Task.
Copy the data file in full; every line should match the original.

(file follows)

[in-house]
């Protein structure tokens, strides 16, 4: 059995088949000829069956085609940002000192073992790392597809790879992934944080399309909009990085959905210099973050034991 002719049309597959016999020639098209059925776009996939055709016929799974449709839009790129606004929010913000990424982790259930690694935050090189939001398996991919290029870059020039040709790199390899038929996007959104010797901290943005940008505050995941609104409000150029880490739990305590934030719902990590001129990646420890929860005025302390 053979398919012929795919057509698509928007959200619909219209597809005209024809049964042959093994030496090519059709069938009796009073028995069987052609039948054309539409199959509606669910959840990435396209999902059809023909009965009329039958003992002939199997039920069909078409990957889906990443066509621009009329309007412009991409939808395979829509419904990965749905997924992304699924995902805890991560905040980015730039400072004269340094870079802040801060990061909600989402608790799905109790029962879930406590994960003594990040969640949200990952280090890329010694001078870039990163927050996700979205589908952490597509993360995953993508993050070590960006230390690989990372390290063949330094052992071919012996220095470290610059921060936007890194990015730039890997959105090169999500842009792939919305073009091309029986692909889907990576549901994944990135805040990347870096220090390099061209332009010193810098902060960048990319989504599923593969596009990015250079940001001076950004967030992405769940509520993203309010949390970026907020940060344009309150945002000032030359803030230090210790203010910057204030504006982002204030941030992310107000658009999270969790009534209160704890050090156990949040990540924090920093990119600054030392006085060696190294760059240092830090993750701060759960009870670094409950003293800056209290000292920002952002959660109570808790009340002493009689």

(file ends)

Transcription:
[in-house]
């Protein structure tokens, strides 16, 4: 059995088949000829069956085609940002000192073992790392597809790879992934944080399309909009990085959905210099973050034991 002719049309597959016999020639098209059925776009996939055709016929799974449709839009790129606004929010913000990424982790259930690694935050090189939001398996991919290029870059020039040709790199390899038929996007959104010797901290943005940008505050995941609104409000150029880490739990305590934030719902990590001129990646420890929860005025302390 053979398919012929795919057509698509928007959200619909219209597809005209024809049964042959093994030496090519059709069938009796009073028995069987052609039948054309539409199959509606669910959840990435396209999902059809023909009965009329039958003992002939199997039920069909078409990957889906990443066509621009009329309007412009991409939808395979829509419904990965749905997924992304699924995902805890991560905040980015730039400072004269340094870079802040801060990061909600989402608790799905109790029962879930406590994960003594990040969640949200990952280090890329010694001078870039990163927050996700979205589908952490597509993360995953993508993050070590960006230390690989990372390290063949330094052992071919012996220095470290610059921060936007890194990015730039890997959105090169999500842009792939919305073009091309029986692909889907990576549901994944990135805040990347870096220090390099061209332009010193810098902060960048990319989504599923593969596009990015250079940001001076950004967030992405769940509520993203309010949390970026907020940060344009309150945002000032030359803030230090210790203010910057204030504006982002204030941030992310107000658009999270969790009534209160704890050090156990949040990540924090920093990119600054030392006085060696190294760059240092830090993750701060759960009870670094409950003293800056209290000292920002952002959660109570808790009340002493009689």